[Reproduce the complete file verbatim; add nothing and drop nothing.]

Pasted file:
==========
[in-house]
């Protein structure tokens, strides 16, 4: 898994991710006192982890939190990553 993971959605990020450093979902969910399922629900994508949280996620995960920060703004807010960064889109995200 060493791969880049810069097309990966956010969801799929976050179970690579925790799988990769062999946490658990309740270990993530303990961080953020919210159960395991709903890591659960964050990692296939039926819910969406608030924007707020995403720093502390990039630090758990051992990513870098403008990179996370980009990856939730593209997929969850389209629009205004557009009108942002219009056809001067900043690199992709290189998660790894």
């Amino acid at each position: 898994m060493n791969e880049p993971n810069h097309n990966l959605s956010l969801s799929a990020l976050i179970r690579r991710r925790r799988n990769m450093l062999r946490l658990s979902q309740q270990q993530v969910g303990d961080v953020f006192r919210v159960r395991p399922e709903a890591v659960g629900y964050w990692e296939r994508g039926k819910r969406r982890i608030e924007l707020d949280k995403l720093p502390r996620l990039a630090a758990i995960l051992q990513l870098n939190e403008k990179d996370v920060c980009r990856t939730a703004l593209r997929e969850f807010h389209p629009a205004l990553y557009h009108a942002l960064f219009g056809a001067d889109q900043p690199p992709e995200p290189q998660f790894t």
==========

[in-house]
């Protein structure tokens, strides 16, 4: 898994991710006192982890939190990553 993971959605990020450093979902969910399922629900994508949280996620995960920060703004807010960064889109995200 060493791969880049810069097309990966956010969801799929976050179970690579925790799988990769062999946490658990309740270990993530303990961080953020919210159960395991709903890591659960964050990692296939039926819910969406608030924007707020995403720093502390990039630090758990051992990513870098403008990179996370980009990856939730593209997929969850389209629009205004557009009108942002219009056809001067900043690199992709290189998660790894």
């Amino acid at each position: 898994m060493n791969e880049p993971n810069h097309n990966l959605s956010l969801s799929a990020l976050i179970r690579r991710r925790r799988n990769m450093l062999r946490l658990s979902q309740q270990q993530v969910g303990d961080v953020f006192r919210v159960r395991p399922e709903a890591v659960g629900y964050w990692e296939r994508g039926k819910r969406r982890i608030e924007l707020d949280k995403l720093p502390r996620l990039a630090a758990i995960l051992q990513l870098n939190e403008k990179d996370v920060c980009r990856t939730a703004l593209r997929e969850f807010h389209p629009a205004l990553y557009h009108a942002l960064f219009g056809a001067d889109q900043p690199p992709e995200p290189q998660f790894t």